UBC Theses and Dissertations
Semiparametric inferences under a density ratio model Zhang, Gong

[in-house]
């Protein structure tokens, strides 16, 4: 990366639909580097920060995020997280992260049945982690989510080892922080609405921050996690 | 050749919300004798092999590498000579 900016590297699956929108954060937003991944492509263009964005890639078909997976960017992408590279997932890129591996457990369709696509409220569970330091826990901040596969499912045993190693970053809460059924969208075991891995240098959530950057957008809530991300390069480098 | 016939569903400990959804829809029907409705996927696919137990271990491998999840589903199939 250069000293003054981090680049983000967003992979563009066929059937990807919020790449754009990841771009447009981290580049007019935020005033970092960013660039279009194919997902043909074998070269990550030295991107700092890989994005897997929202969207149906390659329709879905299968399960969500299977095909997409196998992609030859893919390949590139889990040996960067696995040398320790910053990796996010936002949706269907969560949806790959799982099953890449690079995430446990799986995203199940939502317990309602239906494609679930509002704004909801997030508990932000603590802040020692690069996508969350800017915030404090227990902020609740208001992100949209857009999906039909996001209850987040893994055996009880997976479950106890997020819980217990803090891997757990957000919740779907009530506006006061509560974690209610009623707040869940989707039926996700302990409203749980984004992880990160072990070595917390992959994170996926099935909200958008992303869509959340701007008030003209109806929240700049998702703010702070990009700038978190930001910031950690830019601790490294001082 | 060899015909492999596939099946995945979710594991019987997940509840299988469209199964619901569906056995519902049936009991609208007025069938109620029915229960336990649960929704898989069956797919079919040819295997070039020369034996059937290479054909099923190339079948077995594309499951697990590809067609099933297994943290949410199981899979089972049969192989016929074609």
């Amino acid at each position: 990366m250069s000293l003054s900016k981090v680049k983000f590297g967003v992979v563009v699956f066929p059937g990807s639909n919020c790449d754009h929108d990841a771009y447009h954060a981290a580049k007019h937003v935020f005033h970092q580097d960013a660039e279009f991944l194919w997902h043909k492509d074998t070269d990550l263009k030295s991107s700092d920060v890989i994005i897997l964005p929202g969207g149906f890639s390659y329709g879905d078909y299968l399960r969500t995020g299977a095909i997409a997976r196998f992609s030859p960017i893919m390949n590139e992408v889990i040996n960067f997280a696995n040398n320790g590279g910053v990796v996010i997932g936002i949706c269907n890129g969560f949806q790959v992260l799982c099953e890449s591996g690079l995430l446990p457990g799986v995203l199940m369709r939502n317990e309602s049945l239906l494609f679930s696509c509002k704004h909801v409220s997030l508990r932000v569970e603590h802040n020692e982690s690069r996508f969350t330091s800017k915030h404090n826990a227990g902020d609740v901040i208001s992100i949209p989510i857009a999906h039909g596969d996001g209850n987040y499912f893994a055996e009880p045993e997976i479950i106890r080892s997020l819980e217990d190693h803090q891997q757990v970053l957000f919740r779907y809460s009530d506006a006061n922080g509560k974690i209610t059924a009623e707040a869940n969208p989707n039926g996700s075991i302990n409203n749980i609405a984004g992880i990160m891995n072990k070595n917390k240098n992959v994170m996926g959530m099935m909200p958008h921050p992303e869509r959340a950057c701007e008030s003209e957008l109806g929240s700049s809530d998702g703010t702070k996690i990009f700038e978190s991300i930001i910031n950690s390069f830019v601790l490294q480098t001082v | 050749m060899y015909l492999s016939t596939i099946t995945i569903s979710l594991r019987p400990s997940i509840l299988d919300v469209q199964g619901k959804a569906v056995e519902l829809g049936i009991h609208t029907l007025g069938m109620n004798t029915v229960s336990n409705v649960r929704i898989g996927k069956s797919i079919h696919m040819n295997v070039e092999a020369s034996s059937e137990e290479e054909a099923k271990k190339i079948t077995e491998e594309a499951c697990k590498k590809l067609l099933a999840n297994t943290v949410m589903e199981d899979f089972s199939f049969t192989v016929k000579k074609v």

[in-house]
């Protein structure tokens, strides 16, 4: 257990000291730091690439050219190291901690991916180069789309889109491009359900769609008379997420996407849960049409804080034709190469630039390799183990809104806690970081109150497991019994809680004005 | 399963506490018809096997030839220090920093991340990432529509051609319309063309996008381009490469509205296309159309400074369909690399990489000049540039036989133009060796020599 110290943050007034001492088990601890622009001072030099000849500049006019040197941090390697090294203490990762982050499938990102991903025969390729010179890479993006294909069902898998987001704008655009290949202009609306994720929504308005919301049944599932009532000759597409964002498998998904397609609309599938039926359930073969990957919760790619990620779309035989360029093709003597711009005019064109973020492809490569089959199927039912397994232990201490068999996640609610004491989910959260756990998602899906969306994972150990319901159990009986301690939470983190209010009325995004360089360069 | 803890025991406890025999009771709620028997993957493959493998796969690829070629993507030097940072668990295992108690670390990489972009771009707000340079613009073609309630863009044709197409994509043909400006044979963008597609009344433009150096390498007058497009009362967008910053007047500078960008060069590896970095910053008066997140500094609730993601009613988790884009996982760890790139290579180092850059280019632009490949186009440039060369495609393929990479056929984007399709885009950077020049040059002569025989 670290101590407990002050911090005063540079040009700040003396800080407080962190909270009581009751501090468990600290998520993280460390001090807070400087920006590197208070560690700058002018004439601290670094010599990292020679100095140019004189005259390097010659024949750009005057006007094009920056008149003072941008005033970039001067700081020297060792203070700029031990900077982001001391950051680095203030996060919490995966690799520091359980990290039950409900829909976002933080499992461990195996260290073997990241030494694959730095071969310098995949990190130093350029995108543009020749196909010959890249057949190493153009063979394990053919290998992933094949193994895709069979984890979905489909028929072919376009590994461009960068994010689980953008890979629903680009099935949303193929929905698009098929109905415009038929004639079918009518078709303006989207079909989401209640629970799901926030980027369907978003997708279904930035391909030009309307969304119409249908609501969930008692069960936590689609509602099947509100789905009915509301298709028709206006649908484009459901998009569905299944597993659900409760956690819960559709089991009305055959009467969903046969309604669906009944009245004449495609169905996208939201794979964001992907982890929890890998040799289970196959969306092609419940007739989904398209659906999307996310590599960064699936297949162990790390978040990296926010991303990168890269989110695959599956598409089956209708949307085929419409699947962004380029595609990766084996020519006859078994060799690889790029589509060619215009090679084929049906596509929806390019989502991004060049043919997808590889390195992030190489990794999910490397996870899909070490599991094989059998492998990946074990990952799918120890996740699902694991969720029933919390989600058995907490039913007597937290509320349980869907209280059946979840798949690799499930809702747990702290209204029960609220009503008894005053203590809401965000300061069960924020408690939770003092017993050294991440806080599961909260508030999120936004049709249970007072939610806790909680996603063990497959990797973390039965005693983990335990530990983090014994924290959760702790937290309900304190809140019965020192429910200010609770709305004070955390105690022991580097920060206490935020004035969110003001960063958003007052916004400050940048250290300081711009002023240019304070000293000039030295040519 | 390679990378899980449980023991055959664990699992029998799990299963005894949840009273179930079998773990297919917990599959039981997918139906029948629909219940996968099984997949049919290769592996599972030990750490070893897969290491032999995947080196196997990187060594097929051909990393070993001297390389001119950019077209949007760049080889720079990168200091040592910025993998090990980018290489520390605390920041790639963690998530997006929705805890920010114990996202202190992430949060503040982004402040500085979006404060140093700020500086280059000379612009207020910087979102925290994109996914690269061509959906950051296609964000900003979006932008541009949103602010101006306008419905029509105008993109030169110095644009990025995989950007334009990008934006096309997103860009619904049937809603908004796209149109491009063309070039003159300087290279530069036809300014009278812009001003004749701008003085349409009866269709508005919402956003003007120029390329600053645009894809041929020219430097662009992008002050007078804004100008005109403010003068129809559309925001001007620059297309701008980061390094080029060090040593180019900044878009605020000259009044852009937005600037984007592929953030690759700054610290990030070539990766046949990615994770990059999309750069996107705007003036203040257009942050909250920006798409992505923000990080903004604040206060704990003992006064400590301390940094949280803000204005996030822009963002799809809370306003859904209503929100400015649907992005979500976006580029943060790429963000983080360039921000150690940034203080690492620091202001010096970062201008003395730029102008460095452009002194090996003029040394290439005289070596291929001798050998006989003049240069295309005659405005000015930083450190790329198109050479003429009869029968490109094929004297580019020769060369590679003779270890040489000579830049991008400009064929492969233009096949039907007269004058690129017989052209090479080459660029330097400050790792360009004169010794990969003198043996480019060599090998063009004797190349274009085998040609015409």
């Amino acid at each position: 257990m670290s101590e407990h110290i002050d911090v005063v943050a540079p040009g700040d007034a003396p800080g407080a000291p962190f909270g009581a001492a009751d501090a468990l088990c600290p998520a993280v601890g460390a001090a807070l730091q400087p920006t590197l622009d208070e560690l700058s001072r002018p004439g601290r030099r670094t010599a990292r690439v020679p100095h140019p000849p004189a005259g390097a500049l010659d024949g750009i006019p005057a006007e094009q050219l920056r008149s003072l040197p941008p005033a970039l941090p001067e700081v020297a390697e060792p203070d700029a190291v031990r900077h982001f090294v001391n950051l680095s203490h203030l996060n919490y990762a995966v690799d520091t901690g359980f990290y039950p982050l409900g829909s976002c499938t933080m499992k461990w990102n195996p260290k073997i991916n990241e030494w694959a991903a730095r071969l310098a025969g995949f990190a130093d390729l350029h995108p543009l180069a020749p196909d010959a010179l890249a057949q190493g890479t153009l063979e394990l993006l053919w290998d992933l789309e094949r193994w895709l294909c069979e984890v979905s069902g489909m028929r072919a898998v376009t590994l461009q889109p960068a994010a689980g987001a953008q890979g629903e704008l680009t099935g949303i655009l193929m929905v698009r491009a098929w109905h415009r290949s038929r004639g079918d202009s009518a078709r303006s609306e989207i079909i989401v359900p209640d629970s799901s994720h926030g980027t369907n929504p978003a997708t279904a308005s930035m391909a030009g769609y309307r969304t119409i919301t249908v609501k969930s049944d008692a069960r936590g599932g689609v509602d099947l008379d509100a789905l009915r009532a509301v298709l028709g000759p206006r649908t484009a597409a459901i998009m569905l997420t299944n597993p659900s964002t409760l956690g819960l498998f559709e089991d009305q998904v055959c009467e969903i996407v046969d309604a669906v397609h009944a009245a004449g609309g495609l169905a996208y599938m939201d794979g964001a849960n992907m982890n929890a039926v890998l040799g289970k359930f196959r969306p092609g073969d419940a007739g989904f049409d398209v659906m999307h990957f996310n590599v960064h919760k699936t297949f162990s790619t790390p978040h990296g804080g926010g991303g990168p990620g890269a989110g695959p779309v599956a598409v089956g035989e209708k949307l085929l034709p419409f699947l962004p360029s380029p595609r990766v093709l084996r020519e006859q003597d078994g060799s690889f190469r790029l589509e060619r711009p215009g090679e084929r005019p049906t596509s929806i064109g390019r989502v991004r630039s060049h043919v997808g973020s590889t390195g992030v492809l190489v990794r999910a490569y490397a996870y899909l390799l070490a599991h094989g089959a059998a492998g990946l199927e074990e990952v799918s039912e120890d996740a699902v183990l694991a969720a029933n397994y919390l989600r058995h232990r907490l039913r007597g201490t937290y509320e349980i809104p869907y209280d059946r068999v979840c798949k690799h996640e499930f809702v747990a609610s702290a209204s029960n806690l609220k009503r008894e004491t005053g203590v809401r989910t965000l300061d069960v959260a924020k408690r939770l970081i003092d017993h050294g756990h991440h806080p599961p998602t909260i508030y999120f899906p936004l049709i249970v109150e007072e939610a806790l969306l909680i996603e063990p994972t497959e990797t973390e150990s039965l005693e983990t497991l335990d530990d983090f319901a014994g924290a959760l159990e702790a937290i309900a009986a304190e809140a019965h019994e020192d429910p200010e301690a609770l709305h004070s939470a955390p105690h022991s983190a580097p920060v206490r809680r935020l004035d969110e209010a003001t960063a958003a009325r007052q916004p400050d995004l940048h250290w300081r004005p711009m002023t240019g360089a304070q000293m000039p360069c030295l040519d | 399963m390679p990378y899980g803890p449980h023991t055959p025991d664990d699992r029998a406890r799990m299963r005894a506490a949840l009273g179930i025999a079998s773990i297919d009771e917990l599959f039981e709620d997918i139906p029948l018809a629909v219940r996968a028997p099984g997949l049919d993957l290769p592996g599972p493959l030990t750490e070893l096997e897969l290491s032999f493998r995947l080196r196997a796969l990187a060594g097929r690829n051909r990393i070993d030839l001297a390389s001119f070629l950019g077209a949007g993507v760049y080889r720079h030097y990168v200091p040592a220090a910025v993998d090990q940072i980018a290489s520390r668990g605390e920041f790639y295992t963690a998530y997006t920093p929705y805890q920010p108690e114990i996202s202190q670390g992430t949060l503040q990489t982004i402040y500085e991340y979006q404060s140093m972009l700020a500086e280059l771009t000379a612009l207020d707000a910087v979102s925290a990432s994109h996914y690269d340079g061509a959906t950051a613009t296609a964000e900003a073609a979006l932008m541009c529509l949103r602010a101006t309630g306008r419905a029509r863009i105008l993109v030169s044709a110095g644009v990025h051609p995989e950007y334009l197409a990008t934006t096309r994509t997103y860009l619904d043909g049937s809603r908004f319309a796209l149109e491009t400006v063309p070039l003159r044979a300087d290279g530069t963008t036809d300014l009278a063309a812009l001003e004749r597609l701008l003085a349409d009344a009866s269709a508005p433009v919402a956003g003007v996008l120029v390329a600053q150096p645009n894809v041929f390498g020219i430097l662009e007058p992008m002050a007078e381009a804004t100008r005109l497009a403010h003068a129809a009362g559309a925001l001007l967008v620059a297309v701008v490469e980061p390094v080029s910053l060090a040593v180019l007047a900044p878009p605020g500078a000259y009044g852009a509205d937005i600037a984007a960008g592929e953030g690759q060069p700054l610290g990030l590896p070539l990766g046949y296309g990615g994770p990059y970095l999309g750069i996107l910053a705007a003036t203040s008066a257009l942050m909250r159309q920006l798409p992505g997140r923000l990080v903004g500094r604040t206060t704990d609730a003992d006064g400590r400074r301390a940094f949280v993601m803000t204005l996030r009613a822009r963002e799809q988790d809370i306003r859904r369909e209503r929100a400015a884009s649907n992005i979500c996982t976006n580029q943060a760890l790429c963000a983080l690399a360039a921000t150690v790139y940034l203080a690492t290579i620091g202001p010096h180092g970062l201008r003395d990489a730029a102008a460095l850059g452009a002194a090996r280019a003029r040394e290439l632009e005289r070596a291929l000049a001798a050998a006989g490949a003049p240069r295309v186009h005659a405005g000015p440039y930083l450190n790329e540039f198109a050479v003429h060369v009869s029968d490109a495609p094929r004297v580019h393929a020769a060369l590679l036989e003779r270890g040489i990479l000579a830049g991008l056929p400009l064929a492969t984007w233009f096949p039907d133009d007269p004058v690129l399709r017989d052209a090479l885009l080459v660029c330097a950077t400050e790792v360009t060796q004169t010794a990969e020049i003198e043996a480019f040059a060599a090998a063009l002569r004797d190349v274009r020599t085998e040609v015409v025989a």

In many applications, we collect independent samples from interconnected populations. These population distributions share some latent structures, so it is advantageous to jointly analyze the samples. Recently, many researchers have advocated the use of the semiparametric density ratio model (DRM) to account for the latent structures these distributions share and have developed more efficient data analysis procedures based on pooled data. The advantages and several asymptotic properties of the DRM-based inferences have been demonstrated in many fields and studies, and they show that the DRM helps to improve statistical efficiency. In this thesis, we investigate several inference problems related to the DRM. The first research problem we study is on the efficiency of the inference under a two-sample DRM. We consider a scenario where we have two samples whose sizes grow to infinity at different rates. The DRM-based inferences for the smaller-sized sample are studied. We find that some DRM-based estimators achieve the same asymptotic efficiency as the parametric estimators under some parametric model assumptions. Our simulation studies support our theoretical results. Our second work studies hypothesis test problems on population quantiles when we have multiple samples whose population distributions are connected via a DRM. We explore the use of the empirical likelihood ratio test for these hypotheses, which fills a gap in the literature in this context. Our major contribution is the derivation of the limiting chi-square distribution of the test statistic. Simulation experiments and a real-data example illustrate the efficacy of the proposed method. Finally, we solve an important open problem in the literature of DRM. The DRM postulates that the log density ratios are linear combinations of prespecified basis functions. The benefit of DRM relies on correctly specifying the basis functions. However, in applications, we do not have complete knowledge to enable a perfect choice of the basis functions. A data-adaptive choice can alleviate the risk of severe model misspecification. We propose a data-adaptive approach to the choice of basis functions based on functional principal component analysis. Our simulations and real-data analyses demonstrate that our proposed method leads to an efficiency gain.
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